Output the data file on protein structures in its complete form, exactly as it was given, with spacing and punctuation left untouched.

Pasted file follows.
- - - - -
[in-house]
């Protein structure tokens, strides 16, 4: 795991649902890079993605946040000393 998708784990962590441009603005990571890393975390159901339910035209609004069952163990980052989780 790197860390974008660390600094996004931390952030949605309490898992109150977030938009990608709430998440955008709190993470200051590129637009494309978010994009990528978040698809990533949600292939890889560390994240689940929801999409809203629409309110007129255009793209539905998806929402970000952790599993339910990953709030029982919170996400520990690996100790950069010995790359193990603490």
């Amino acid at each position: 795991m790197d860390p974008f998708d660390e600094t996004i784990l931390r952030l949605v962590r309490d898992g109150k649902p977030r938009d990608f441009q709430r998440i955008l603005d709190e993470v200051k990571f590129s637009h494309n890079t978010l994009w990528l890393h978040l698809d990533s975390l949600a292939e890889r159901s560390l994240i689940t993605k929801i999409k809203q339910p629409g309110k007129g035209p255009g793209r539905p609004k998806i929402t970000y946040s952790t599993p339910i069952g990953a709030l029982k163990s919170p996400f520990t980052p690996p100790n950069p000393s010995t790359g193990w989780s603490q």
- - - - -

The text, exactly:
[in-house]
């Protein structure tokens, strides 16, 4: 795991649902890079993605946040000393 998708784990962590441009603005990571890393975390159901339910035209609004069952163990980052989780 790197860390974008660390600094996004931390952030949605309490898992109150977030938009990608709430998440955008709190993470200051590129637009494309978010994009990528978040698809990533949600292939890889560390994240689940929801999409809203629409309110007129255009793209539905998806929402970000952790599993339910990953709030029982919170996400520990690996100790950069010995790359193990603490």
């Amino acid at each position: 795991m790197d860390p974008f998708d660390e600094t996004i784990l931390r952030l949605v962590r309490d898992g109150k649902p977030r938009d990608f441009q709430r998440i955008l603005d709190e993470v200051k990571f590129s637009h494309n890079t978010l994009w990528l890393h978040l698809d990533s975390l949600a292939e890889r159901s560390l994240i689940t993605k929801i999409k809203q339910p629409g309110k007129g035209p255009g793209r539905p609004k998806i929402t970000y946040s952790t599993p339910i069952g990953a709030l029982k163990s919170p996400f520990t980052p690996p100790n950069p000393s010995t790359g193990w989780s603490q």